This has proven the concept works and there will be a continued use of digital triaging to signpost patients to the most appropriate care setting. Primary care will shift its focus towards patient-centric health and care models and personalised care plans.
Advanced connectivity, including personal health devices will allow real-time monitoring, combining data from biosensors, and enabling prediction and assessment of disease and treatments.
It will also reduce the need for in-patient appointments and consequently the space and footprint of the healthcare operations (i.e. hospitals, general practice, community health, allied health).
New diagnostic and treatment paradigms
Globally organisations are now starting to use AI and technology to help diagnosis (i.e. NHS organisations in the UK).
This trend is expected to accelerate with diagnoses and treatment being based on technological and scientific advancements including digital therapeutics, epigenetics, and AI. The implementation of AI, nanotechnology, quantum computing, and fifth-generation technologies will enable faster, customed diagnostics and bespoke patient pathways. Clinicians will use these tools to combine clinical and behavioural data to offer evidence-based prevention and treatment. This has the potential to increase success rates for individuals and lower care costs for the health service.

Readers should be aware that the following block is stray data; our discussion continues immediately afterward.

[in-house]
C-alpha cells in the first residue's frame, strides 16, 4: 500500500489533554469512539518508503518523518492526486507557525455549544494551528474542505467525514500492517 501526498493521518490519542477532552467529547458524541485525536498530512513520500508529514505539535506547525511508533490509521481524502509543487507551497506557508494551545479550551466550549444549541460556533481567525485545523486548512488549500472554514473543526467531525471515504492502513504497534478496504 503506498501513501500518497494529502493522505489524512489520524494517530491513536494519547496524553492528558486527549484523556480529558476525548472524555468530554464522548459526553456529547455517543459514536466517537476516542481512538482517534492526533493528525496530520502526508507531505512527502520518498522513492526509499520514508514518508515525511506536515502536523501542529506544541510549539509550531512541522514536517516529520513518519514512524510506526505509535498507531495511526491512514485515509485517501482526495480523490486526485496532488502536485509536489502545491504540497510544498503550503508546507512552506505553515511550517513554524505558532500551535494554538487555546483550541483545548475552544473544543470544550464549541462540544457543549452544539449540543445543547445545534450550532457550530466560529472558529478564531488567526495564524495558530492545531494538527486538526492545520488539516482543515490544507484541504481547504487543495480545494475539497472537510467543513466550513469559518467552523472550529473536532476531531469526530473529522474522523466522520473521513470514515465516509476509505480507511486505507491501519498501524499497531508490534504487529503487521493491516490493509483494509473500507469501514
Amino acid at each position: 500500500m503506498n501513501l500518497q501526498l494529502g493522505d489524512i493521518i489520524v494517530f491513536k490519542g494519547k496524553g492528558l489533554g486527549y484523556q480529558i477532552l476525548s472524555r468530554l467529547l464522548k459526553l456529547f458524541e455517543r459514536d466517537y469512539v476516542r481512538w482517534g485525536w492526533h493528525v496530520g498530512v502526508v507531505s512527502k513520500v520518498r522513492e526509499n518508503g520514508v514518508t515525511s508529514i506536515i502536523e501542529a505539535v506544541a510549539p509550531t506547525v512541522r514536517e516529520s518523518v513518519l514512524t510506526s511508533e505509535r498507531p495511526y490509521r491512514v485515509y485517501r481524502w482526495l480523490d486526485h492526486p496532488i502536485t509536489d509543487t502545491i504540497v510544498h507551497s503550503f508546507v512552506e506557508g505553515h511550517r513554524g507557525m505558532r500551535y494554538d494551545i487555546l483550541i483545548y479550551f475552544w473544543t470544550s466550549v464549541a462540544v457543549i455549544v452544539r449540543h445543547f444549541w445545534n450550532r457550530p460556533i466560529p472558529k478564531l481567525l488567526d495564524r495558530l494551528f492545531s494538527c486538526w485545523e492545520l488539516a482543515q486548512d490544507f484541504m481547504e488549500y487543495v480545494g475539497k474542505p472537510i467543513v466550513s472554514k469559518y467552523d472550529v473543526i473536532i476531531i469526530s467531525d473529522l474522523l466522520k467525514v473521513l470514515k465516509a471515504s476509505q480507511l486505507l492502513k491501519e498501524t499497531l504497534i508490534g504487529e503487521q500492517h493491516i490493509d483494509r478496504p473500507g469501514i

Treatments will develop beyond the traditional clinical and pharmaceutical interventions to include 3D bioengineering of transplantable organs and skin grafts, gene editing, and implantable microchips.
Training for clinicians and professionals will shift away from knowledge transfer to developing cognitive, digital, emotional, and analytical skills, helping professionals communicate more effectively across specialities and use the technology available to them.
A brave new world
All these digital developments could revolutionise the way hospitals operate globally.
To make the most of the current opportunities, the health sector has a huge task, against the backdrop of recovering from the pandemic, to ensure services are fit for the future. Every person’s health journey is different. Health care organisations should acknowledge this and design their services to elevate each encounter into a personalised health experience.
COVID-19 has ignited unprecedented collaboration across organisations and specialisms, and demonstrated the value of partnering to deliver new solutions and improved outcomes for service users.
Deploying new digital tools and services has the potential to enhance the patient experience, treat them more safely, improve medication adherence, and help consumers track and monitor their health.
While patients are more willing to share their data, hospitals and other health care organisations should ensure that the data serves consumers’ needs through adequate interoperability between the organisations. To maintain or even re-earn the trust of service users, organisations should demonstrate reliability, transparency, and most importantly, a sense of empathy in how they operate.
Data and digital technology will be at the heart of the system working. The integrated care systems (ICS) will need a named accountable authority/officer, with clear accountability for data and digital technology, to develop a system-wide digital transformation plan.